[The following is an exact transcript of this podcast.]
Climate change is the great environmental challenge facing the world today. But maybe we should start calling it “climates change”. Because scientists who’ve looked to glaciers to study the history of climate on Earth have found that the Northern and Southern hemispheres have not been moving in sync.
As you might imagine, glaciers are sensitive to changes in temperature. So scientists interested in the evolution of earth’s climate use these icy formations to gauge local conditions from the past. A research team used a newfangled method for measuring rare isotopes to accurately date glaciers in New Zealand. They then compared these numbers to historic records from the Northern Hemisphere. And they found no correlation in the growth of glaciers above and below the equator over the past 7,000 years. While the vast majority of glaciers are now in retreat, a few down under have been growing and shrinking like a bunch of yo-yo dieters.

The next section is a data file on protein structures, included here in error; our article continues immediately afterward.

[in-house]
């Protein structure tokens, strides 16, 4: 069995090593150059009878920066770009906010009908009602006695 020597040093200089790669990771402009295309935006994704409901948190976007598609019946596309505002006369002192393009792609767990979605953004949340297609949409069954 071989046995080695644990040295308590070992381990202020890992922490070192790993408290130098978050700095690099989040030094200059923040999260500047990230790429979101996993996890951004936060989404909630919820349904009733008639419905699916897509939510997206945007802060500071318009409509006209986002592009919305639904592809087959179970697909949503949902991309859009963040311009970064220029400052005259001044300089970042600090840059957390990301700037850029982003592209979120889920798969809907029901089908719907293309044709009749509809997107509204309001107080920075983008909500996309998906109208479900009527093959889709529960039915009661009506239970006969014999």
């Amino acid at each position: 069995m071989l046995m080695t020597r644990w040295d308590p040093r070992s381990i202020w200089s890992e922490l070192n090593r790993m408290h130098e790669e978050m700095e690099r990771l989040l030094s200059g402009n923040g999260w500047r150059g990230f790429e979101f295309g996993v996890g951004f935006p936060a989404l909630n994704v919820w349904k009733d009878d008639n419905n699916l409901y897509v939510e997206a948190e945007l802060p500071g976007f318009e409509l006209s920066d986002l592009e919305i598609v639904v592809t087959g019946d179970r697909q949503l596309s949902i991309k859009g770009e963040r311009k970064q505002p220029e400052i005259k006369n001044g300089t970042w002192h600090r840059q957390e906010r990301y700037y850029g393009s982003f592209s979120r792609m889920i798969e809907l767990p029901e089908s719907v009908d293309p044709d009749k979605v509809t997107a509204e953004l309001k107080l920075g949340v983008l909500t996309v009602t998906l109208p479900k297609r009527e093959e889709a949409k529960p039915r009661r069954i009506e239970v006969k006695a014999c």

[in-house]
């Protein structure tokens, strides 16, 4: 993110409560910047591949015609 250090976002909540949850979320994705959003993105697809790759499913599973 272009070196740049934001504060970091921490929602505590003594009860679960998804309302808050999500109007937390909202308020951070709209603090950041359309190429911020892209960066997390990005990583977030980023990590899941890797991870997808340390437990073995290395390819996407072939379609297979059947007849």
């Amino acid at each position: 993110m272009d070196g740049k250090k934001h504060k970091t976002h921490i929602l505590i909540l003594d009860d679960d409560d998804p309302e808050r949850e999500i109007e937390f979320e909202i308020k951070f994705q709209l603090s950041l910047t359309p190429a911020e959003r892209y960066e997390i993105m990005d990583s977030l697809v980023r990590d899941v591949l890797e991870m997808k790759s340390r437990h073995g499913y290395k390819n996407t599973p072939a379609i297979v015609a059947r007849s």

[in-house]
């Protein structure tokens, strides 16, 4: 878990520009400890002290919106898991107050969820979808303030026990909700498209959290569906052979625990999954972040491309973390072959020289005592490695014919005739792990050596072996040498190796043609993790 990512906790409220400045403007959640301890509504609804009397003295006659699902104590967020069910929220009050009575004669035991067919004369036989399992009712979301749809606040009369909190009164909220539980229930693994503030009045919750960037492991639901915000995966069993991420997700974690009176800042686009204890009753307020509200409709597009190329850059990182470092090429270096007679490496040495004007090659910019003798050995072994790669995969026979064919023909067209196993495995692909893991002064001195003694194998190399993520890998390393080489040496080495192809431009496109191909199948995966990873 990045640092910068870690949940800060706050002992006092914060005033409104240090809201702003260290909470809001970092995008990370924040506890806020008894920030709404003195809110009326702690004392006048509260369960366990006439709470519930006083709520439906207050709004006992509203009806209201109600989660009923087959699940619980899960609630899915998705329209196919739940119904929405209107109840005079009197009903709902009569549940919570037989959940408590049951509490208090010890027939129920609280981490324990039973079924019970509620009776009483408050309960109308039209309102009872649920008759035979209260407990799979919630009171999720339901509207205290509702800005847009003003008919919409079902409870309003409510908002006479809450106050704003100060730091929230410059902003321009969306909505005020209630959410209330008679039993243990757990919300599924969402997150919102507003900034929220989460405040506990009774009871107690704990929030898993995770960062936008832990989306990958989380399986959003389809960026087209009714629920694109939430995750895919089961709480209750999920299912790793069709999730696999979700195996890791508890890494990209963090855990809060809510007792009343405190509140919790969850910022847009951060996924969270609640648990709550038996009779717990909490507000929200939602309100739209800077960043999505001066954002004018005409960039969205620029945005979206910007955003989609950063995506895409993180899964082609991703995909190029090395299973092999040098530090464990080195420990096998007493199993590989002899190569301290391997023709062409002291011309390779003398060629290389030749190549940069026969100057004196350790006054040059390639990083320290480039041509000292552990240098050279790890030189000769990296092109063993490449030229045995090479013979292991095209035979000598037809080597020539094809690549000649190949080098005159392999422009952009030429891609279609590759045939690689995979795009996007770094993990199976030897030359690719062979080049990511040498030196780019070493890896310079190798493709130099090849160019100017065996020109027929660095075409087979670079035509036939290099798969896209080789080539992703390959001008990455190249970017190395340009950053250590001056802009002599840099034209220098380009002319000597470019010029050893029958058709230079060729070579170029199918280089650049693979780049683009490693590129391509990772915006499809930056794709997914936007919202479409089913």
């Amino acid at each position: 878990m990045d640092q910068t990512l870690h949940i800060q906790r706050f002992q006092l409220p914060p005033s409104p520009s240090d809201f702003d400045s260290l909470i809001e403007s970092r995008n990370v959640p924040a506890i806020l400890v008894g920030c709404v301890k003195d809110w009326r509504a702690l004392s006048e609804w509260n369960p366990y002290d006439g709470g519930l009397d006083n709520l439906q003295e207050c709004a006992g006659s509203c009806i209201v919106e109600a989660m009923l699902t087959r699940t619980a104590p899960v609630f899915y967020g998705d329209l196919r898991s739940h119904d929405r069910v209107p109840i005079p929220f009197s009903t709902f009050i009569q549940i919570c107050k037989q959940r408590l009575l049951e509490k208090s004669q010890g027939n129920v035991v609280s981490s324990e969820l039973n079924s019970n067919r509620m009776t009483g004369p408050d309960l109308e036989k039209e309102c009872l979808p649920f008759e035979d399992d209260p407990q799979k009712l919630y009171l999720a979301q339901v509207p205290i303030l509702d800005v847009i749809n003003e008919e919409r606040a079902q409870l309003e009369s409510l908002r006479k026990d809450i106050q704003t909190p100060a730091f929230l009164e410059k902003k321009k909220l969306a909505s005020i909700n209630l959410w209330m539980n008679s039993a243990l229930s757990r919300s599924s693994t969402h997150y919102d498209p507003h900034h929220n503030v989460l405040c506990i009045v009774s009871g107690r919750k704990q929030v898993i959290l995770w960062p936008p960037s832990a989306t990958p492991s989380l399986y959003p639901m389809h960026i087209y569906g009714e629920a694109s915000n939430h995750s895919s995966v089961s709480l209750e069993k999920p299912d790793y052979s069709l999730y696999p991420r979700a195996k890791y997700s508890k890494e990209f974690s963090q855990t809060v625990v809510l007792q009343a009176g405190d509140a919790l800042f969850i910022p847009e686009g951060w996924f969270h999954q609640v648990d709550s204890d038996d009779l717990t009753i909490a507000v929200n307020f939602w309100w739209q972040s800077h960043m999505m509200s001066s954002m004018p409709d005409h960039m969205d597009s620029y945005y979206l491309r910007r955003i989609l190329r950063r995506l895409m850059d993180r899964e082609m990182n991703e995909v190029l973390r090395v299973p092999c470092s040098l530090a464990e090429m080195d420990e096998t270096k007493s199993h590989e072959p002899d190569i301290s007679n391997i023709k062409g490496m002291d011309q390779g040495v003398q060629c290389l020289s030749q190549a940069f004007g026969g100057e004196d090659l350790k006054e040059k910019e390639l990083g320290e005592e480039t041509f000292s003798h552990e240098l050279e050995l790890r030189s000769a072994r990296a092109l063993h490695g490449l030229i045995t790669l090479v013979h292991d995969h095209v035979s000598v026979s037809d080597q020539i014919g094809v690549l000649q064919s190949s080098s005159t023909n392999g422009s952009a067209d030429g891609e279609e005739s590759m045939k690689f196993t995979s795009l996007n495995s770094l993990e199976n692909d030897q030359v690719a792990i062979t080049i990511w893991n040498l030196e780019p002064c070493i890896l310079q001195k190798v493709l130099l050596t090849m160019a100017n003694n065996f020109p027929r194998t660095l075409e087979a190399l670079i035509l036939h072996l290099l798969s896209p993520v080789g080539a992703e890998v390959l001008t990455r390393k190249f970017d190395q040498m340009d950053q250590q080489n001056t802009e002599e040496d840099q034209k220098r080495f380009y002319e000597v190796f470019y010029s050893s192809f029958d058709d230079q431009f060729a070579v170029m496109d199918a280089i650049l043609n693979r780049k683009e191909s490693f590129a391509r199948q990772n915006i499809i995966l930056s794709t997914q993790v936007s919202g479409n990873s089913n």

The discovery, published in the May 1 issue of Science, suggests that the Earth’s climate doesn’t act as a single entity, but can vary from region to region. Which would make certain glaciers, whether or not they wither, better long-term weather bellwethers.